is the doctrine he was wont to teach,
How divers persons witness in each man.
Three souls which make up one soul: first, to wit:
A soul of each and all the bodily parts,
Seated therein, which works, and is what does,
And has the use of earth, and ends the man
Downward; but, tending upward for advice,
Grows into, and again is grown into
By the next soul, which, seated in the brain,
Useth the first with its collected use,
And feeleth, thinketh, willeth, is what Knows:
Which, duly tending upward in its turn,
Grows into, and again is grown into
By the last soul, that uses both the first,
Subsisting whether they assist or no.
And, constituting man's self, is what Is -
And leans upon the former, makes it play,
As that played off the first: and, tending up,
Holds, is upheld by, God, and ends the man
Upward in that dread point of intercourse,
Nor needs a place, for it returns to Him.
What Does, what Knows, what Is; three souls one man.
again, students of Oriental philosophy must be reminded
of the suggestive idea of a multiplicity of selves-as
if each self were by no means individual, but were compounded
of a thronging multitude of scarcely reconcilable selves,
inherited from the ages, warring together for the inward
mastery. And it seems, indeed, as if such a doctrine
might have at least an equal validity with our own usual
orthodox postulate, the doctrine of spiritual individuality.
It scarcely seems extravagant to imagine the violently
opposing forces in our personality are more or less
distinct selves; it is not the least logical way to
account for our inconsistencies, surely. Our study of
heredity speaks of differing strains in our nature,
one strain from this ancestor, another strain from that.
And considering the unlimited number of ancestors each
man has, you see that any one of them could scarcely
hope for a complete occupation of the new person. They
must still be content to struggle for momentary control
of the machinery which goes by the name of John or Henry.
James in his Psychology, in dealing with the
self, treats of the different "Mes" present
in a personality, their conflict, scope and rivalry-the
material me, the social me, the spiritual me, a threefold
division like Browning's. But Dr. Lidis has pursued
the subject to its utmost limits, hunting the self from
every nook and cranny of its human tenement, with a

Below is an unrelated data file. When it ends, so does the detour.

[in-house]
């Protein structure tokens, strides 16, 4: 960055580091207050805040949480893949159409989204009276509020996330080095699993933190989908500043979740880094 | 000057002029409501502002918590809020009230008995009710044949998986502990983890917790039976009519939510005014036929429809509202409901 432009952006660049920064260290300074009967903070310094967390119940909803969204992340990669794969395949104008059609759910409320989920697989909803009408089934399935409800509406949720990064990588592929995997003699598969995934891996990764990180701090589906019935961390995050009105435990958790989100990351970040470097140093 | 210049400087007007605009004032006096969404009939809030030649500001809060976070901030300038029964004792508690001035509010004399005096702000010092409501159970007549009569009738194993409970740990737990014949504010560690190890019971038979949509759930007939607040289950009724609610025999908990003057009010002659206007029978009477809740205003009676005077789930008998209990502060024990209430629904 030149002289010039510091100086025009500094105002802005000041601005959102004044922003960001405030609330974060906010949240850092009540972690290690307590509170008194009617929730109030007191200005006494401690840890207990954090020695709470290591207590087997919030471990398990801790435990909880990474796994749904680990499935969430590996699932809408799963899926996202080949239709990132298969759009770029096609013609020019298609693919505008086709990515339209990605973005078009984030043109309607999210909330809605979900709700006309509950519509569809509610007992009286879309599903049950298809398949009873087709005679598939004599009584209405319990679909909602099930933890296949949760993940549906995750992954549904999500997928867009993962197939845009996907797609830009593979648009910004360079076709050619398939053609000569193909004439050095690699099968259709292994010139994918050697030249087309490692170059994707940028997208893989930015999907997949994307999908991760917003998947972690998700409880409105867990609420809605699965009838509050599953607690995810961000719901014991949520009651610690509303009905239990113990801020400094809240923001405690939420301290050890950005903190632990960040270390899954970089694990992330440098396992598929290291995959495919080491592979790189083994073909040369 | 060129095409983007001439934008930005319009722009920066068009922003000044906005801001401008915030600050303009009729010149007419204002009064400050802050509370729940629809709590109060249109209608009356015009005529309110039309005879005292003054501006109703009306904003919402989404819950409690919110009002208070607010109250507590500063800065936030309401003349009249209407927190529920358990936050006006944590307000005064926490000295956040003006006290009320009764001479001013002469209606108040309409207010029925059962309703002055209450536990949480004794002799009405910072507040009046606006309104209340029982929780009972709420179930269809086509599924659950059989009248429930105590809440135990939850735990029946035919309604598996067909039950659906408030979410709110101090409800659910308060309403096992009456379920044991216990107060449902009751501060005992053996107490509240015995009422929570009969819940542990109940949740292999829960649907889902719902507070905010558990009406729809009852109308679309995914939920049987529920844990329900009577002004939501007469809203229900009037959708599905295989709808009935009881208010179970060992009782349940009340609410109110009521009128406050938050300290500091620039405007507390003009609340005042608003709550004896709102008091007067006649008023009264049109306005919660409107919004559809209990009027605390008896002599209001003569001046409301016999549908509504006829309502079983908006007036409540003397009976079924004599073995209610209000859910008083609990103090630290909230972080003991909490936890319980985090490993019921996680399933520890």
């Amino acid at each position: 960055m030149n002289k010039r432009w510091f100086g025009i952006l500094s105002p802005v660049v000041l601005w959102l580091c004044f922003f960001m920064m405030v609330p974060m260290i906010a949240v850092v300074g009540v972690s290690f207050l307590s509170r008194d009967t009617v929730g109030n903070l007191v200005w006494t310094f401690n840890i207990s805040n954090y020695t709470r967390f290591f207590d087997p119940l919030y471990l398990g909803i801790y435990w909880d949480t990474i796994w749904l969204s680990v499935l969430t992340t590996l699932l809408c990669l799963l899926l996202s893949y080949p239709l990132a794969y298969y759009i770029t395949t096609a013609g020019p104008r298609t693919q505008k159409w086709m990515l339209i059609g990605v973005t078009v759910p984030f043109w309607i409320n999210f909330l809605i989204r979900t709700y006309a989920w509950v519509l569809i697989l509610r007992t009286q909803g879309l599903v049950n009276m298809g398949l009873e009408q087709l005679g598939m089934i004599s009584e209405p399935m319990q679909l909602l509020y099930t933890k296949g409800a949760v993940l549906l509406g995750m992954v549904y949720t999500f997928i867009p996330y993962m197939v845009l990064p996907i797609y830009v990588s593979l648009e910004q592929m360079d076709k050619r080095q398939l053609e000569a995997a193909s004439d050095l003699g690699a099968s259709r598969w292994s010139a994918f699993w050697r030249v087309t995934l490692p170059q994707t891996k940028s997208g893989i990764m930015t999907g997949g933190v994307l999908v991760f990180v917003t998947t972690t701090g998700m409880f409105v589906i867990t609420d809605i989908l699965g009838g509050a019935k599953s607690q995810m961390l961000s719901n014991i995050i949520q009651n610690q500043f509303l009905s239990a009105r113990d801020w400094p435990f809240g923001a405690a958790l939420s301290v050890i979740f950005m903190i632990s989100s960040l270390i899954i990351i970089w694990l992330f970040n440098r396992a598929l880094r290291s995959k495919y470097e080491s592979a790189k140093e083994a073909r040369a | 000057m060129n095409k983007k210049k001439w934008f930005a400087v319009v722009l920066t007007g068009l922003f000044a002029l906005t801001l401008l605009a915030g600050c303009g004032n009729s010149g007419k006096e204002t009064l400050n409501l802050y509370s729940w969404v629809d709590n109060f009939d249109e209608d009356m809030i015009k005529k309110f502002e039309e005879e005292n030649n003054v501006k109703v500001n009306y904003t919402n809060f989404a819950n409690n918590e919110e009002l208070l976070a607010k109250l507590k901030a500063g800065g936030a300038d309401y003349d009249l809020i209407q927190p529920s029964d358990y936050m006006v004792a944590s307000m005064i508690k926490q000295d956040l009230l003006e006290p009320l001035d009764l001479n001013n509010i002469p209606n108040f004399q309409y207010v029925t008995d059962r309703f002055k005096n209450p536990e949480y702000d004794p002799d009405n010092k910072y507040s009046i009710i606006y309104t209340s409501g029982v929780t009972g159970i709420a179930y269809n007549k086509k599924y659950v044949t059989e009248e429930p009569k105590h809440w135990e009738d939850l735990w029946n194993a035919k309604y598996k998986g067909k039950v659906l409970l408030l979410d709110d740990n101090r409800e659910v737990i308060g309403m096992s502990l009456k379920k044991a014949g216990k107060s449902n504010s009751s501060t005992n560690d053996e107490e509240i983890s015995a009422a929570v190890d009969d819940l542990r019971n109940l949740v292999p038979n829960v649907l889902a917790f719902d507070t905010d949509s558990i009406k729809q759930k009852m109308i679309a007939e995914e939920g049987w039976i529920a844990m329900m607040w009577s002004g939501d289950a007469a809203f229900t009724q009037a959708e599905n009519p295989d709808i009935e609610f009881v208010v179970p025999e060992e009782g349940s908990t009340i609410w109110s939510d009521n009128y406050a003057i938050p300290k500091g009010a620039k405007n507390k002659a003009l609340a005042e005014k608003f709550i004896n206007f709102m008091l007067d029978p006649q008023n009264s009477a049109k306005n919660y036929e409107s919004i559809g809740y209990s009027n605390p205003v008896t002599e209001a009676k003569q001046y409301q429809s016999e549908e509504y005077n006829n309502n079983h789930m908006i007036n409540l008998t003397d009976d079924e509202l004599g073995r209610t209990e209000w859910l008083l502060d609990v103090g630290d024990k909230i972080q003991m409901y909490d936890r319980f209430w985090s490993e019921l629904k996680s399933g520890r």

searching analysis Hawthorne might have envied. And
his method of procedure has been by means of suggestion.
Beginning with established fact that there exists, in
abnormal cases, a secondary self, a sort of rudimentary
personality, unknown to the higher conscious personality,
which can be elicited and developed by hypnotic means,
he proceeded to establish the further fact that just
such a sub-conscious personality exists in the normal
person as well. The normal man is continually exposed
to thousands of impressions from the outside world;
many he must forget entirely, some make a vivid mark
on his superior consciousness and live in his memory.
But the sub-conscious personality is awake, too, to
these same multitudinous impressions from the outside
world, and apparently stores them away for future reproduction
at some unexpected juncture, to the surprise, perhaps,
of the conscious intelligence. We store away our impressions
at unawares, as if the master spirit were somehow served
by diligent, capable gnomes, faithful, but irresponsible,
and often unruly.
series of experiments, quite apart from anything like
hypnotism, in which Dr. Lidis established the suggestibility
of normal persons, is ingenious and instructive, and
leads him to the conclusion, "Man is a suggestible
animal." The most striking law he enunciates, as
a result of his investigations, is this:
suggestibility varies as indirect suggestion, and inversely
as direct suggestion;" to this is also added the
converse law, "Abnormal suggestibility varies as
direct suggestion, and inversely as indirect suggestion."
is common to fancy that our senses alone are responsible
for the furtive acquisition of knowledge, and that they
work independently to that end. We should be likely
therefore to attribute no sort of real personality to
the subconscious perception; but we should be wrong,